LN: You came up with a list of 21 weight-loss accelerators, “an arsenal of weapons in your fight against fat” you write. How best can someone reading your book decide which of these to aim to incorporate into their lifestyle?
Dr. Greger: The Twenty-One Tweaks are my favorite part of How Not to Diet where I unveil all the fast-tracking weight-loss tricks I’ve found scouring the medical literature—all the ways in which any diet can be modified to maximize the loss of body fat.
On any given day, aim to hit all of the booster boxes—or none. A healthy diet, as encapsulated by the Daily Dozen in my previous book, How Not to Die, should be all you need to lose as much weight as you want, but the more of these extra Twenty-One Tweaks you can hit, the more successful you may be.
Of the Twenty-One Tweaks, my top three are preload with water, preload with “negative calorie” foods and fast after 7:00 p.m. So, drink two cups of metabolism-boosting cool or cold unflavored water before each meal and enjoy an apple or a Green Light soup or salad containing fewer than 100 calories per cup as a first course. And, since food eaten at night is more fattening than the exact same food eaten earlier in the day, due to our circadian rhythms, fast every night for at least 12 hours starting before 7:00 p.m.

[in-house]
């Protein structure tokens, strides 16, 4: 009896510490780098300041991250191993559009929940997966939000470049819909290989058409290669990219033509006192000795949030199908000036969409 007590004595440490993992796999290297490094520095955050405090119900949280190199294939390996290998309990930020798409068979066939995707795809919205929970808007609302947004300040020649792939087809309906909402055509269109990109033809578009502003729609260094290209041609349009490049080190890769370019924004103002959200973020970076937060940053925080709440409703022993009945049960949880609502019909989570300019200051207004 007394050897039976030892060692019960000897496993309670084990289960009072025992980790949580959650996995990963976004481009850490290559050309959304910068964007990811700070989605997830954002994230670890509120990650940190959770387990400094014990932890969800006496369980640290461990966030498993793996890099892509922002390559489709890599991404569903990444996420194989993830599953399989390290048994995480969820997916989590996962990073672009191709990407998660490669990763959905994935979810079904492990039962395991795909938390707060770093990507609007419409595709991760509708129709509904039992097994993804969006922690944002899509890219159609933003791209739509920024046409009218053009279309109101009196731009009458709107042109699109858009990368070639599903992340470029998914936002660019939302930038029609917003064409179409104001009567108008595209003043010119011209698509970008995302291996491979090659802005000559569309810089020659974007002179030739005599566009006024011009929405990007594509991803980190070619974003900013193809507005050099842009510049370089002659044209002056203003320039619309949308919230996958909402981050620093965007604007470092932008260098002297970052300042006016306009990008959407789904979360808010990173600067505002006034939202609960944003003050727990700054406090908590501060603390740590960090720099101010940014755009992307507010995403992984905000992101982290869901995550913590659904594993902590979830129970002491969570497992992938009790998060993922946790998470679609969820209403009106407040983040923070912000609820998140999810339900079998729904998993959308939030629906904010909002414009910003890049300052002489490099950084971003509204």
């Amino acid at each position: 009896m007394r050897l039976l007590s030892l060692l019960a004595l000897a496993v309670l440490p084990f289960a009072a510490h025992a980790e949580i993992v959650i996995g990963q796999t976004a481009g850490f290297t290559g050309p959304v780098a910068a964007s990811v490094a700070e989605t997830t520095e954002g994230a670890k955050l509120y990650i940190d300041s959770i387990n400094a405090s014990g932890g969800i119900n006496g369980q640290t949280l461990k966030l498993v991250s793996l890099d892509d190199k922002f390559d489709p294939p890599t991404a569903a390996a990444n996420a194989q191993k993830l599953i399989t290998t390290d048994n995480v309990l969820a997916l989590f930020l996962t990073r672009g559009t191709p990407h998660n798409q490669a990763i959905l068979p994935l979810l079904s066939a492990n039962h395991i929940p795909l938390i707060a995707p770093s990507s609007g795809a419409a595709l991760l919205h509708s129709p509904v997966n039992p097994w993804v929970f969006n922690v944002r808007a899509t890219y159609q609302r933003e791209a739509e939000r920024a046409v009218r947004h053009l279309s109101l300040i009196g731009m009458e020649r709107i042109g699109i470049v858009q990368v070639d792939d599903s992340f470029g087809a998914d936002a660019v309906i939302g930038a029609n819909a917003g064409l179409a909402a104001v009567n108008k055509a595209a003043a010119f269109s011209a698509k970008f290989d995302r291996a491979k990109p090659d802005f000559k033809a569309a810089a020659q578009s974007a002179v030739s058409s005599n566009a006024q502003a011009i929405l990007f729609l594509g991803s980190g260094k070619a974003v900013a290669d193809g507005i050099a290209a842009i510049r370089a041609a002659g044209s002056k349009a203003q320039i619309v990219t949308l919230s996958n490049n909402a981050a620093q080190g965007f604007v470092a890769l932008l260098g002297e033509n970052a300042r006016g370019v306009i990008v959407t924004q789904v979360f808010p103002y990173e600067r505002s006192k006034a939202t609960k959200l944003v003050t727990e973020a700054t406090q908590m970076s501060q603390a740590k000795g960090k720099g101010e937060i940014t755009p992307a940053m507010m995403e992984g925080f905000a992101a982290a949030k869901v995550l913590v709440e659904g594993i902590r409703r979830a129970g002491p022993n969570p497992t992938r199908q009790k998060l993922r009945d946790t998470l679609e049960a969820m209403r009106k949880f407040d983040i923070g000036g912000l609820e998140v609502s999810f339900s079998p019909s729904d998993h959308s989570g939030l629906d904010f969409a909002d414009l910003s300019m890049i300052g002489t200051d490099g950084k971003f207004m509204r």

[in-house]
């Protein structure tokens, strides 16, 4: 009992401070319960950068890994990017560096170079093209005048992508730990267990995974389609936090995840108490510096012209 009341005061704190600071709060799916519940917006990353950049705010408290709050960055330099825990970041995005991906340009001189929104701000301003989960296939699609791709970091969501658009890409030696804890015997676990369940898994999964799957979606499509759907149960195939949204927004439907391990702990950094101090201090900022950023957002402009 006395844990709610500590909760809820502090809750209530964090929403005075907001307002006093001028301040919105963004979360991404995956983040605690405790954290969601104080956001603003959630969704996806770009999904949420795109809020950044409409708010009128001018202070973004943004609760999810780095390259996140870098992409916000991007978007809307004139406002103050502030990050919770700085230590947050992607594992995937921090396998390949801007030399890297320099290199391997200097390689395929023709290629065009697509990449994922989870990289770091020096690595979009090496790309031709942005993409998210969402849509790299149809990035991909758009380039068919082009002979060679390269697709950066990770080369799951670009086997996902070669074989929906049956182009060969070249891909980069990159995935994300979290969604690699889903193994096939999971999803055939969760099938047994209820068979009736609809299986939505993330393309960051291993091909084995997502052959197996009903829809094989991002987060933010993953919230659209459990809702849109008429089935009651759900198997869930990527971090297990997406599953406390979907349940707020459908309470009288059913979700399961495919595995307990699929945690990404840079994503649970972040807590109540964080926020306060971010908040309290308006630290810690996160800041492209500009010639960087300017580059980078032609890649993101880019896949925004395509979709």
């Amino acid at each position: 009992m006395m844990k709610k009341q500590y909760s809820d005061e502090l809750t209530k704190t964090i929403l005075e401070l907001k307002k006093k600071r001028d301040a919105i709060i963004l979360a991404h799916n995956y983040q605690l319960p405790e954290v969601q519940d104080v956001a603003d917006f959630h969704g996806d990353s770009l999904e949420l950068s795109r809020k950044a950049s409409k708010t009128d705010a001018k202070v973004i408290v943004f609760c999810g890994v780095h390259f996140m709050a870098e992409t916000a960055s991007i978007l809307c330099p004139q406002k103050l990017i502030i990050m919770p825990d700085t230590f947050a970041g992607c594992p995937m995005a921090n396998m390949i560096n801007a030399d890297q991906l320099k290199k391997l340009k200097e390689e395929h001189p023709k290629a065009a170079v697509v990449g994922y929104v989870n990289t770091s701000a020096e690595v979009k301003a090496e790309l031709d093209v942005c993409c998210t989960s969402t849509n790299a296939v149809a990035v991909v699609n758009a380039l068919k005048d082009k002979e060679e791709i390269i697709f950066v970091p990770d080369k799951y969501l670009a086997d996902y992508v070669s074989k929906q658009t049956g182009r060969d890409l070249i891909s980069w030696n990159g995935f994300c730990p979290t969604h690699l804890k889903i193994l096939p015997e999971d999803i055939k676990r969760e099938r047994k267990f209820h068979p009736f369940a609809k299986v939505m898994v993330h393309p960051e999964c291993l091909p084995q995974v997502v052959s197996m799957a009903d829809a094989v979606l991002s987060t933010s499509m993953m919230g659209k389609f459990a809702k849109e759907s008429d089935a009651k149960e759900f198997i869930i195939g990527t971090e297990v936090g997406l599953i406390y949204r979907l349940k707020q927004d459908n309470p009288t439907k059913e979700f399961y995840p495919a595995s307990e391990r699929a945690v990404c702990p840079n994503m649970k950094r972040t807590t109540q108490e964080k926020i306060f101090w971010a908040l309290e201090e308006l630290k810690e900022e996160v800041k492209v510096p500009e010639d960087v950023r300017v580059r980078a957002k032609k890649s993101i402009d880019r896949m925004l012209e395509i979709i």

Start experimenting with the weight-loss accelerators and see which ones work for you. The Twenty-One Tweaks give you a broad palette of tools to choose from, so find out which ones you can incorporate into your daily routine for the long term.
LN: Please discuss the benefits of your “21 Tweaks.” Would this be a good place for people to start on a path to healthy weight loss?